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God; it gives us to understand that God is Incomprehensible, not to be fully understood by us.

A great and useful principle begetting in us an holy Modesty, Sobriety and Reverence in all our enquiries after him.

And this is that which the Scripture now read, informs as of. Great is our Lord, and of great power ; his understanding is infinite.

In which words we have three of God's Attributes, His Greatness, his Power, and his Knowledge ; and though only the last of these be exprefly said to be Infinite, yet is the same implyed also of the two former; for all the perfections of God being Essential to him, must needs be Infinite as he himself is; and therefore what is affirmed of one, must by a parity of reason be extended to the rest.

The two former, the Greatness or Immensity and Power of God, I shall not at present treat of; The third, the Knowledge of God, is that unto which I have confined my Meditations.

But you will say, the Infiniteness of God's understanding which this Text afferts, may seem to prohibit any at


tempt to look into it, and to command an humble and silent veneration of those things which are so far above our comprehension. To this I Answer,

1. That an attempt to comprehend those things that are exaldanale Incomprehensible, and fully to decláre those things that are ávéiváanle and äpinles, unutterable, were both vain and impious. But tó look modestly and soberly into those things that yet cannot be fully comprehended, so far as God hath been pleased to Reveal them, and so far as such an imperfect knowledge of them as we are capable of, may be useful to us; this is not only allowable, but our Duty.

2. There is nothing in God but is Incomprehensible by the Creature, that · is, the Creature cannot fully take it in, according to its whole Extent and Latitude : and if for that reason we might not Imploy our understanding about so Transcendent and Incomprehensible an Object, to what end hath God Revealed any thing concerning himself in the word ?

3. Add hereunto, that as 'tis high presumption to pry into what God hath not Revealed, so 'tis great unthankfulness not to receive and improve K k 2


for our good, what he hath been pleased to impart concerning himself.

4. 'Tis the highest and most noble use of our understanding to be exercised about God; and one great design of God in bestowing reason upon Man, is, that he might Contemplate and Praise his Creator. And this may I hope fuffice for my Apologie.

I come now to the words. His Understanding is Infinite. 1001X, There is no number of his understanding, faith the Original ; And so the Vulgar Tranllation following the letter of the Original renders it, Sapientia ejus non eft numerus, as do also the Seventy, the Chaldee Paraphrafe, and the Arabick Version. Which Immanuel Sa, and Simeon de Muis undrestand with Rela-. tion to the Object ; there is not the number of the things which he hath known, Taith the one, which he doth understand, saith the other : And so a Learned Paraphraft of our own, there is no Number or Computation of his understanding.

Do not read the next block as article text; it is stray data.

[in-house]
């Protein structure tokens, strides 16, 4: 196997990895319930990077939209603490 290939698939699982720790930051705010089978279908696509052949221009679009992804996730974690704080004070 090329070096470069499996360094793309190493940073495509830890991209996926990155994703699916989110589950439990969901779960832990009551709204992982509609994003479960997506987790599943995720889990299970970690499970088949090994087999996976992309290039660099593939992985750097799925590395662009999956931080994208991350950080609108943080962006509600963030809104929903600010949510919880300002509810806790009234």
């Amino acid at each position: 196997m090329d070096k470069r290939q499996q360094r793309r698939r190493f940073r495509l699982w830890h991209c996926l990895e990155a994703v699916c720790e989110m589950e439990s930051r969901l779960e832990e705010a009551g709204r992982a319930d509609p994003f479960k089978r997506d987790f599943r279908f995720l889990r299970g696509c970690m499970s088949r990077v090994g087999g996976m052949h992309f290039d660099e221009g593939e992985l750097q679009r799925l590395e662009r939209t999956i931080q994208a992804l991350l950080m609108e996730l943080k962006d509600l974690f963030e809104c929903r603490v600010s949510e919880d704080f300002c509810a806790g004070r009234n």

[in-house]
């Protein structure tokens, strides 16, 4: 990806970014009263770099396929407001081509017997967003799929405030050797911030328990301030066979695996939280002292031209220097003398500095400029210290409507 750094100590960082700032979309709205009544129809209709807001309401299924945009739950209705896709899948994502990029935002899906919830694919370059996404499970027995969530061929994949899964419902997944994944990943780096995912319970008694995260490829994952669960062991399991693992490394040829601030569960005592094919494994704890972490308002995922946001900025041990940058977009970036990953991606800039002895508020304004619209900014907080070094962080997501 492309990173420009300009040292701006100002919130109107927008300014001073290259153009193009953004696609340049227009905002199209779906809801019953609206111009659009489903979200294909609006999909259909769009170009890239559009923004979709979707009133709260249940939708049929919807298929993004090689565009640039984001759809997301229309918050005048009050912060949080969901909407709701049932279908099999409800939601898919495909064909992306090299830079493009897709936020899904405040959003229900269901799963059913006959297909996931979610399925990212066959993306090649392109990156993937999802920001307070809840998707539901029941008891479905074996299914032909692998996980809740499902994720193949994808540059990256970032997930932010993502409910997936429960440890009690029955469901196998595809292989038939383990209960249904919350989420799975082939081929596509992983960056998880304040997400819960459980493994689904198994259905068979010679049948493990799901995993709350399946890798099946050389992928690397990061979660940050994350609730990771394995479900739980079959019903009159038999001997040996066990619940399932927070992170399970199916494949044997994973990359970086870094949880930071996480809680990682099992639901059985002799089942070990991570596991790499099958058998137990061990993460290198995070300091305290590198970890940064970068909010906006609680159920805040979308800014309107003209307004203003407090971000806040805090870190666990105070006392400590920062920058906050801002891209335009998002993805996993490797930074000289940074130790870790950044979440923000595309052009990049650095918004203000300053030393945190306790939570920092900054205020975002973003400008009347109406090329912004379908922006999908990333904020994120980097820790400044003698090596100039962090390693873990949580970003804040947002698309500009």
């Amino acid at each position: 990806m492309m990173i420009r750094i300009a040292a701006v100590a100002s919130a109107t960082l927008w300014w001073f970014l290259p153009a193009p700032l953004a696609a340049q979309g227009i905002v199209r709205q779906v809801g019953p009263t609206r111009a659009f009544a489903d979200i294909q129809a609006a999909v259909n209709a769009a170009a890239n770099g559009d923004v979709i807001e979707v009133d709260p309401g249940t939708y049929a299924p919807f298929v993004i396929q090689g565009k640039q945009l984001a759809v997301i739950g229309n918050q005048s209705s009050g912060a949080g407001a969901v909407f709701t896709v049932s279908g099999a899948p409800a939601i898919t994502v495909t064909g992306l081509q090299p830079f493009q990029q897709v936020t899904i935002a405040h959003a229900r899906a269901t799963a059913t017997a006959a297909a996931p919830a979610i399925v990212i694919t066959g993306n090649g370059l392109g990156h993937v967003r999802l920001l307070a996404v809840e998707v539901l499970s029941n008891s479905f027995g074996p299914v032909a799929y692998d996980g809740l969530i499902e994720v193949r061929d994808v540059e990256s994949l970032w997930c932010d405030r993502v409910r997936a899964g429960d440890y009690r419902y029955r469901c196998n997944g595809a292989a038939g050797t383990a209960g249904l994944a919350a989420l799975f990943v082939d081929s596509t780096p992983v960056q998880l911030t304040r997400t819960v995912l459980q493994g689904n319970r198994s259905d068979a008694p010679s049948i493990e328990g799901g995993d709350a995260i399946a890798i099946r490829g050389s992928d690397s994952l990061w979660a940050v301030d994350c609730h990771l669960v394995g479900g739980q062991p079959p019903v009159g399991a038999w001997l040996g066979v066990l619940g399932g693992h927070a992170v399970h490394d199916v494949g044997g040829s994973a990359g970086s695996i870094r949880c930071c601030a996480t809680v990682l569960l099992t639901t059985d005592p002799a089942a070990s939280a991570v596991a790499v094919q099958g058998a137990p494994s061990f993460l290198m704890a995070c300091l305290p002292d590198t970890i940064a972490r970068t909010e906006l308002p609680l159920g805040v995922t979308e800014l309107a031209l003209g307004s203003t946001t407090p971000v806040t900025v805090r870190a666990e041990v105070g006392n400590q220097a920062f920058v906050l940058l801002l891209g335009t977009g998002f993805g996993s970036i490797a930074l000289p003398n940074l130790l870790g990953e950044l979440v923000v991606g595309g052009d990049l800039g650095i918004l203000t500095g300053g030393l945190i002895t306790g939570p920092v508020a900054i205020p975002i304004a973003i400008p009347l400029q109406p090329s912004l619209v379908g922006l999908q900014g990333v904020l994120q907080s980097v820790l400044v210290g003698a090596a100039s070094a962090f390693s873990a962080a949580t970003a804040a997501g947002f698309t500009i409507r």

But Menochius and some others, seem rather to have taken it with relation to the act of understanding than the Object there is no numbring of his


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Wisdom; Which also the Syriack Vera sion intends, expressing it by a word that signifies the Term or Bound of any thing.

There is no Term or Bound of his understanding, i. e. 'tis Immense and Infinite. All amounts to this, that God's Knowledge, take it which way you please, either with relation to the Act or Object or both, is an immense and boundless Knowledge.

In handling of which point, seeing our finite and narrow understanding is not able fully to comprehend God's Infinite Knowledge as it is in it felf. I shall only speak of it by way of comparison with our knowledge, and shew how many ways it doth excel and surpass it ;

and so I hope we shall see enough to admire it, and to make fome other useful Application of it to our selves though we cannot comprehend it

'Tis a most rare, and truly wonder-. ful perfection which God hath endued Man withal in his Reason and Intelle&ual Faculty. By this he is enabled to discourse of those things that are moft Sublime and Excellent ; to look into those things that are most deep K k 3


and profound. By this he is here at present considering the things that lye before him, and are the Objects of his senses, which he sees, which he handles, which he tastes; and in a moment he is in the ends of the Earth, he converseth in his thoughts with the East-Indians, with the Antipodes, with the Americans : By this noble Faculty while he is confined, it may be to his Prison, to his Chamber, to his Closet, to his Bed, he traverseth the World, and passeth from the North Pole to the South : By this he represents to himself, the Transactions and Affairs of former Ages and Generations as if they had been but Yesterday : By this he consults and adviseth, holds Correspondence and Converse with all those Wise and Learried Men of fornier times who were in their Graves many Hundred, yea fome Thousand Years before he himself was born : By thiş noble Faculty in the twinkling of an Eye he takes Wing and mounts up to Heaven, and there Contemplates those Glorious Bodies in their Magnitudes, their Distances, their Motions, their Influences : And thence he penetrates and pierceth


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